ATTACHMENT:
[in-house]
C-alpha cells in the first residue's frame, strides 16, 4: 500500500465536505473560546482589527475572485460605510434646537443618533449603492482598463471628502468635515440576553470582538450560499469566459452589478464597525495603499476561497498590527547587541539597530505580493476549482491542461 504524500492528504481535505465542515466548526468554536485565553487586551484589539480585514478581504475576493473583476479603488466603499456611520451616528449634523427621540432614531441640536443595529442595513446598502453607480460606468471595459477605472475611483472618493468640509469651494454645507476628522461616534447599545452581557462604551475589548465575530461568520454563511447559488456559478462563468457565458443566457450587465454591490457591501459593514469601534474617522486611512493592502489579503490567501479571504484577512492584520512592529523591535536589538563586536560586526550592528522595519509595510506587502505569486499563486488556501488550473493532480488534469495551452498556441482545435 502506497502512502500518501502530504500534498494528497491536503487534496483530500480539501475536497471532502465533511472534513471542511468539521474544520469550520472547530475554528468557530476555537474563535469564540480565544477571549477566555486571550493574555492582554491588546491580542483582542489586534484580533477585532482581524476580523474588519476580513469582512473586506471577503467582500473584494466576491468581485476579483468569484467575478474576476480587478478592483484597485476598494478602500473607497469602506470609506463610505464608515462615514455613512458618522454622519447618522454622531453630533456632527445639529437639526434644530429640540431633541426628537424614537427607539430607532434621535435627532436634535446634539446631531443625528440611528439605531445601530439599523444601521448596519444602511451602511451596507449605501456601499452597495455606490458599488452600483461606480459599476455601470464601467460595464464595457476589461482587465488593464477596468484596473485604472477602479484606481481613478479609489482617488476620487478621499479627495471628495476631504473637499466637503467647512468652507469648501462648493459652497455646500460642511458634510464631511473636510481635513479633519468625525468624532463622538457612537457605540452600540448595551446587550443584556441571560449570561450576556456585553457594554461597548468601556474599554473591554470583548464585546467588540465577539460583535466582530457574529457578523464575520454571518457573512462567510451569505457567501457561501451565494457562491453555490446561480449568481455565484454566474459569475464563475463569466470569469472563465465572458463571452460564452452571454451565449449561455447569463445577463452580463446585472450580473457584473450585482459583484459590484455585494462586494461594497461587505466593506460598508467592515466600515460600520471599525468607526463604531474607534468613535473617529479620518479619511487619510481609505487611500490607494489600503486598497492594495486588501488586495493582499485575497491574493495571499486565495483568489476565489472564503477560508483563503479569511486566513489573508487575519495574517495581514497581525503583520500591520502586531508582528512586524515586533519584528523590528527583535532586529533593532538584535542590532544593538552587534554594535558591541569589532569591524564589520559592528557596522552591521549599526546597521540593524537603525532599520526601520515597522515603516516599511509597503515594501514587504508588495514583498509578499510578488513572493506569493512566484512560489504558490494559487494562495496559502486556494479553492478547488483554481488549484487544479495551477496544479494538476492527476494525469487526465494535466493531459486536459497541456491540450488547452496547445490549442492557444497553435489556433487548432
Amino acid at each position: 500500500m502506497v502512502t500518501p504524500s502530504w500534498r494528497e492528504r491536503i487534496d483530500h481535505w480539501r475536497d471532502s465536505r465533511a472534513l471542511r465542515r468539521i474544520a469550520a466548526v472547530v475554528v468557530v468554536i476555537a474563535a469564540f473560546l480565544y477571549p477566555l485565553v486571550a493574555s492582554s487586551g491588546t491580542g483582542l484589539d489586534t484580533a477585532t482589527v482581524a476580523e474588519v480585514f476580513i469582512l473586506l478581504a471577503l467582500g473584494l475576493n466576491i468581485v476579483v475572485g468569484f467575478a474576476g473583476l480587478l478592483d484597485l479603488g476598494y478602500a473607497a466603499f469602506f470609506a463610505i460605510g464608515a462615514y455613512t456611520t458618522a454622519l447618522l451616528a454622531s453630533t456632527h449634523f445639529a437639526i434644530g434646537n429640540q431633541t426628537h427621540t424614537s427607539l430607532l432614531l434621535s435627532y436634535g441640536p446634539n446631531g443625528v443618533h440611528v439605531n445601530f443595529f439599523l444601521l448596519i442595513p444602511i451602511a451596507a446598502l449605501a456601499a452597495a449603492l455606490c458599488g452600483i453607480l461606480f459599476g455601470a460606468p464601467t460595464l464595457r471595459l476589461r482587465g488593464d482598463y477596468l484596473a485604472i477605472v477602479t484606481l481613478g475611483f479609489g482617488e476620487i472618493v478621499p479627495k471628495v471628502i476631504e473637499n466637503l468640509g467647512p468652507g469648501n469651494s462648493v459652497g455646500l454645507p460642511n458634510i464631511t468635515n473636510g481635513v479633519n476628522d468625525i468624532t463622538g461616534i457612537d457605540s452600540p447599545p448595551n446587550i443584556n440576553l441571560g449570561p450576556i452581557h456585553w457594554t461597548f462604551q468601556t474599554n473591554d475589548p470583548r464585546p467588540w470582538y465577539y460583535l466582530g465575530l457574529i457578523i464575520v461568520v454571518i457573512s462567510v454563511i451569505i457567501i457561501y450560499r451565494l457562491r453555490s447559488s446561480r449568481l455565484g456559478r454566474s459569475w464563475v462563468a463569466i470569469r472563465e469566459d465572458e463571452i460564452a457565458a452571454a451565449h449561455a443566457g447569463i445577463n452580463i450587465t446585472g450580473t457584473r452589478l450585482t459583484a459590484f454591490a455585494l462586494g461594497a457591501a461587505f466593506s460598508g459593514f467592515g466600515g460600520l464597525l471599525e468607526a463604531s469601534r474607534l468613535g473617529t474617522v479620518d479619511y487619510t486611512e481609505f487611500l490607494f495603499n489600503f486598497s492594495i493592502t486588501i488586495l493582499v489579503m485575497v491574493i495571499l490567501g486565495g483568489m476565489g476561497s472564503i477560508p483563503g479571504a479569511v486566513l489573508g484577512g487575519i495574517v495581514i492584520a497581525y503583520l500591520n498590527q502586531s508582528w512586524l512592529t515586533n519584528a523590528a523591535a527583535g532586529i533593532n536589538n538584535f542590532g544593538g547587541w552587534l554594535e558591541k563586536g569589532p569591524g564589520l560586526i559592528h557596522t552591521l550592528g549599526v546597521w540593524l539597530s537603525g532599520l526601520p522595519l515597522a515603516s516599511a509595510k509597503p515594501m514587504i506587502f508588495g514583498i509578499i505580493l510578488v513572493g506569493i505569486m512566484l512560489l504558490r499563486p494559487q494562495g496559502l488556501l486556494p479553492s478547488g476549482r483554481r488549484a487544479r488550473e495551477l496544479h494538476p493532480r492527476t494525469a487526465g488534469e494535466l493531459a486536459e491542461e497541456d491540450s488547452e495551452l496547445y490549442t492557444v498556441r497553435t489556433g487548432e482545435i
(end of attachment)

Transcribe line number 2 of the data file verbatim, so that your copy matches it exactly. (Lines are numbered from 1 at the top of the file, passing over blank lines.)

C-alpha cells in the first residue's frame, strides 16, 4: 500500500465536505473560546482589527475572485460605510434646537443618533449603492482598463471628502468635515440576553470582538450560499469566459452589478464597525495603499476561497498590527547587541539597530505580493476549482491542461 504524500492528504481535505465542515466548526468554536485565553487586551484589539480585514478581504475576493473583476479603488466603499456611520451616528449634523427621540432614531441640536443595529442595513446598502453607480460606468471595459477605472475611483472618493468640509469651494454645507476628522461616534447599545452581557462604551475589548465575530461568520454563511447559488456559478462563468457565458443566457450587465454591490457591501459593514469601534474617522486611512493592502489579503490567501479571504484577512492584520512592529523591535536589538563586536560586526550592528522595519509595510506587502505569486499563486488556501488550473493532480488534469495551452498556441482545435 502506497502512502500518501502530504500534498494528497491536503487534496483530500480539501475536497471532502465533511472534513471542511468539521474544520469550520472547530475554528468557530476555537474563535469564540480565544477571549477566555486571550493574555492582554491588546491580542483582542489586534484580533477585532482581524476580523474588519476580513469582512473586506471577503467582500473584494466576491468581485476579483468569484467575478474576476480587478478592483484597485476598494478602500473607497469602506470609506463610505464608515462615514455613512458618522454622519447618522454622531453630533456632527445639529437639526434644530429640540431633541426628537424614537427607539430607532434621535435627532436634535446634539446631531443625528440611528439605531445601530439599523444601521448596519444602511451602511451596507449605501456601499452597495455606490458599488452600483461606480459599476455601470464601467460595464464595457476589461482587465488593464477596468484596473485604472477602479484606481481613478479609489482617488476620487478621499479627495471628495476631504473637499466637503467647512468652507469648501462648493459652497455646500460642511458634510464631511473636510481635513479633519468625525468624532463622538457612537457605540452600540448595551446587550443584556441571560449570561450576556456585553457594554461597548468601556474599554473591554470583548464585546467588540465577539460583535466582530457574529457578523464575520454571518457573512462567510451569505457567501457561501451565494457562491453555490446561480449568481455565484454566474459569475464563475463569466470569469472563465465572458463571452460564452452571454451565449449561455447569463445577463452580463446585472450580473457584473450585482459583484459590484455585494462586494461594497461587505466593506460598508467592515466600515460600520471599525468607526463604531474607534468613535473617529479620518479619511487619510481609505487611500490607494489600503486598497492594495486588501488586495493582499485575497491574493495571499486565495483568489476565489472564503477560508483563503479569511486566513489573508487575519495574517495581514497581525503583520500591520502586531508582528512586524515586533519584528523590528527583535532586529533593532538584535542590532544593538552587534554594535558591541569589532569591524564589520559592528557596522552591521549599526546597521540593524537603525532599520526601520515597522515603516516599511509597503515594501514587504508588495514583498509578499510578488513572493506569493512566484512560489504558490494559487494562495496559502486556494479553492478547488483554481488549484487544479495551477496544479494538476492527476494525469487526465494535466493531459486536459497541456491540450488547452496547445490549442492557444497553435489556433487548432